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Sonnet unveils ExpressCard/34 Thunderbolt adapters

updated 01:45 am EDT, Fri August 26, 2011

Allows use of ExpressCard devices on Macs

While the market for Thunderbolt peripherals is far from mature, the versatile new connector found on iMacs, Mac minis, MacBook Air and MacBook Pro models can be easily adapted to host a number of existing peripherals, expanding its usefulness. Sonnet Technologies has announced its Echo ExpressCard/34 Thunderbolt Adapter, enabling the use of ExpressCard peripherals and devices with Thunderbolt-equipped Macs. The adapter even enables other adapters via ExpressCard.

The ExpressCard connector itself allows a wide range of connections, with up to five gigabit per second throughput thanks to its PCI Express 2.0 technology. The Thunderbolt adapter fully supports Sonnet ExpressCard adapters from CompactFlash to Firewire 800, Gigabit Ethernet, USB 2 and USB 3.0 and even certain eSATA adapters, offering iMac and Mac mini users in particular a remarkable range of expansion options.

Manufacturers who make adapters that are not yet compatible can add compatibility simply by writing a Thunderbolt driver, the company says. The adapter can connect directly to a computer, or at the end of a Thunderbolt daisy-chain.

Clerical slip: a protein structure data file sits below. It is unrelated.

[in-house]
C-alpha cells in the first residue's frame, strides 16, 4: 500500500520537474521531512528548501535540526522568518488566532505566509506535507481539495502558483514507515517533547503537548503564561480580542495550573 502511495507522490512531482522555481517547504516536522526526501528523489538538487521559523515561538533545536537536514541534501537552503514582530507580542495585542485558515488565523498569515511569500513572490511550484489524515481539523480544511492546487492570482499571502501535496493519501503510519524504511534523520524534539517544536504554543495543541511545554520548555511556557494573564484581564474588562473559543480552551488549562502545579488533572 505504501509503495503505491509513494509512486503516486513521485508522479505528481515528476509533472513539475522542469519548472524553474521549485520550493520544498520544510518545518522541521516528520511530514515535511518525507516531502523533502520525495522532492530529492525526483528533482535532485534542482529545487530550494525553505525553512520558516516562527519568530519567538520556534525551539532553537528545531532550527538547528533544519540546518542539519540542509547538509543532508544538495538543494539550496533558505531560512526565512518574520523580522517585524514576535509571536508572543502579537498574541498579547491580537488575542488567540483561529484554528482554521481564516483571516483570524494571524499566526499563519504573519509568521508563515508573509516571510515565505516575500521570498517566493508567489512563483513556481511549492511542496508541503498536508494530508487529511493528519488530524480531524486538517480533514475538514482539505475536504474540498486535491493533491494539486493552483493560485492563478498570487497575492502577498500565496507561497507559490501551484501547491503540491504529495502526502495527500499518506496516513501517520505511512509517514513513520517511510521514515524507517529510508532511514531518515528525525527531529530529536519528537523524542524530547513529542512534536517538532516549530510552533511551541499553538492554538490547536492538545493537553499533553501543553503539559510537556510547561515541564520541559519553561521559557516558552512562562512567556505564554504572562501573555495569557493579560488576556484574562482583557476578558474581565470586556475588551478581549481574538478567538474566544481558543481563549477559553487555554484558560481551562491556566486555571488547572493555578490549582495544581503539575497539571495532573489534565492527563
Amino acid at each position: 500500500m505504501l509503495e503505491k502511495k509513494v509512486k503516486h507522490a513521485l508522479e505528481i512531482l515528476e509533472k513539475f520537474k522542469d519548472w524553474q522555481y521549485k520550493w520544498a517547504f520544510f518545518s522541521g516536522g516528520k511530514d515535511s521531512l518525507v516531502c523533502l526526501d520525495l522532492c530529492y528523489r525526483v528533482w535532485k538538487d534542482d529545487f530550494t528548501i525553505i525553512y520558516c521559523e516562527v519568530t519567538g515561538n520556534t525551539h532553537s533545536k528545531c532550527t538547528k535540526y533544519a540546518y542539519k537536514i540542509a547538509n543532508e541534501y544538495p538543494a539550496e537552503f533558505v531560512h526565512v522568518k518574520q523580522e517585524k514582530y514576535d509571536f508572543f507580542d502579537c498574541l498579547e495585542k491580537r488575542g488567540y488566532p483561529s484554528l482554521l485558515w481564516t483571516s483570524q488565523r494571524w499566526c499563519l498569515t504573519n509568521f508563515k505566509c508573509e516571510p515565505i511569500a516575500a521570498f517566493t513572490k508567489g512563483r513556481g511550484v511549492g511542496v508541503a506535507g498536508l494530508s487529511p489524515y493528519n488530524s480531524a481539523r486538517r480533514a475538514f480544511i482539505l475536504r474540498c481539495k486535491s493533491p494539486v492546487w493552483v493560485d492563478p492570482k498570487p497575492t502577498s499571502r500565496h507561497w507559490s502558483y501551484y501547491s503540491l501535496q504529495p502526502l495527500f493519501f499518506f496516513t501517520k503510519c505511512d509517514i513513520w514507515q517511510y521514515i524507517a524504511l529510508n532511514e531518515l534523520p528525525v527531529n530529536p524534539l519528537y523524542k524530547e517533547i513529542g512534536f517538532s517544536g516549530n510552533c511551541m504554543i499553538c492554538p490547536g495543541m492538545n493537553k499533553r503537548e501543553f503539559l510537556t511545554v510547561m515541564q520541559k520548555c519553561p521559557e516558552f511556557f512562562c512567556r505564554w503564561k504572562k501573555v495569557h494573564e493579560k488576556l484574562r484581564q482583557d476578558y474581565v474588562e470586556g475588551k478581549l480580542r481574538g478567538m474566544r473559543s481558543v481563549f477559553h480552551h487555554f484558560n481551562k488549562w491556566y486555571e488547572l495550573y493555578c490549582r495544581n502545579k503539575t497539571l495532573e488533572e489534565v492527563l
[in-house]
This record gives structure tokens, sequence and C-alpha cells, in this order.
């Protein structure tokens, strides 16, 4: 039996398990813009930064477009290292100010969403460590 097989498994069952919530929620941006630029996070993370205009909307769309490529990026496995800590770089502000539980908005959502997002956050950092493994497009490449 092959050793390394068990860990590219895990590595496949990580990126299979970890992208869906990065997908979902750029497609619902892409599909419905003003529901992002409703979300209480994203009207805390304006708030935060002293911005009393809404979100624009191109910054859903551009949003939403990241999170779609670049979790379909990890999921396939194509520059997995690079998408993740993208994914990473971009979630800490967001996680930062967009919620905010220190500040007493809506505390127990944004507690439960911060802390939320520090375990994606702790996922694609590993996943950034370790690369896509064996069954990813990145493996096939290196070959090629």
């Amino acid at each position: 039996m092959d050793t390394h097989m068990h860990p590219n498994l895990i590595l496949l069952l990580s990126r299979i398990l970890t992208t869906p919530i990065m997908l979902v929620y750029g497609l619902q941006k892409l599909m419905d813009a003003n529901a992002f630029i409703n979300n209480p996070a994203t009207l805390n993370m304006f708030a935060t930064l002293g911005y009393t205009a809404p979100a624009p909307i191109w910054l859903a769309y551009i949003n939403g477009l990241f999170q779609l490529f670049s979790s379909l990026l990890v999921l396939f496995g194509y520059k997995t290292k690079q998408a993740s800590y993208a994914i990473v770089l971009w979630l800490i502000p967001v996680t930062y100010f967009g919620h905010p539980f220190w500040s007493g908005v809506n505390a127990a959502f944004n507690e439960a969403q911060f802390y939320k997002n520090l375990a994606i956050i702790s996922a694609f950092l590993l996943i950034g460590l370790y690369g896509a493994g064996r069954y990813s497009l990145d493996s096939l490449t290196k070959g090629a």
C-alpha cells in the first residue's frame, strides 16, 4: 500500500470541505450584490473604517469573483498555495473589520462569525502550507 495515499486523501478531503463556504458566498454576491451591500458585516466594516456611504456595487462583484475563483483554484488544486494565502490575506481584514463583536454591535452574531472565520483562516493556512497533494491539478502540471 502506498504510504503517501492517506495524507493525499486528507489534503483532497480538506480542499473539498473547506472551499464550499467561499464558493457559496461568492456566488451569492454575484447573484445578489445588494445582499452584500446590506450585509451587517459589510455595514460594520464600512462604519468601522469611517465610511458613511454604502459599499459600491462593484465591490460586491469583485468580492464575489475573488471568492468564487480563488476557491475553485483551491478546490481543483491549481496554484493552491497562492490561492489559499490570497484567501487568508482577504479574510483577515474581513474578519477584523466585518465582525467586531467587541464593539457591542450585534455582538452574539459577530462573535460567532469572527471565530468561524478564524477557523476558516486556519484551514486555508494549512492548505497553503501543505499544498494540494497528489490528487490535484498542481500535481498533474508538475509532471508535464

The adapter can even support speciality devices such as the AJA io Express, and is compatible with all Macs and versions of OS X that support Thunderbolt ports. It should be available in October at a retail price of $150.

by MacNN Staff



  1. Marook

    Joined: Dec 1969



    Why is there only One TB port in it??? So this device HAS to be at the end of the TB chain... seems like a stupid limitation to me..

  1. revco

    Joined: Dec 1969


    Cable not included

    For 150 bucks you'd think there was a cable in the box. Nope.

  1. testudo

    Joined: Dec 1969



    While the market for Thunderbolt peripherals is far from mature

    It is far from being even far from being mature.

    And this doesn't help, since it won't even ship until October (if it ships at all).

  1. testudo

    Joined: Dec 1969


    Re: Hmmmm

    Yeah, how dare they do something like have a limitation. We know Apple never has limitations in their products. Take, for example, the lack of ExpressCard slots. That's no limitation, since they added thunderbolt, and you can just add an adaptor and poof. So any limitation isn't Apple's, its' the device manufacturer.

    And perhaps it only has one because adding a second one would increase the size and cost too much, and they were afraid people like you would complain about the cost of the device. Or that is was too large.

    BTW, monitors have this limitation too. Maybe they have the same technical reason why it needs to be at the end.

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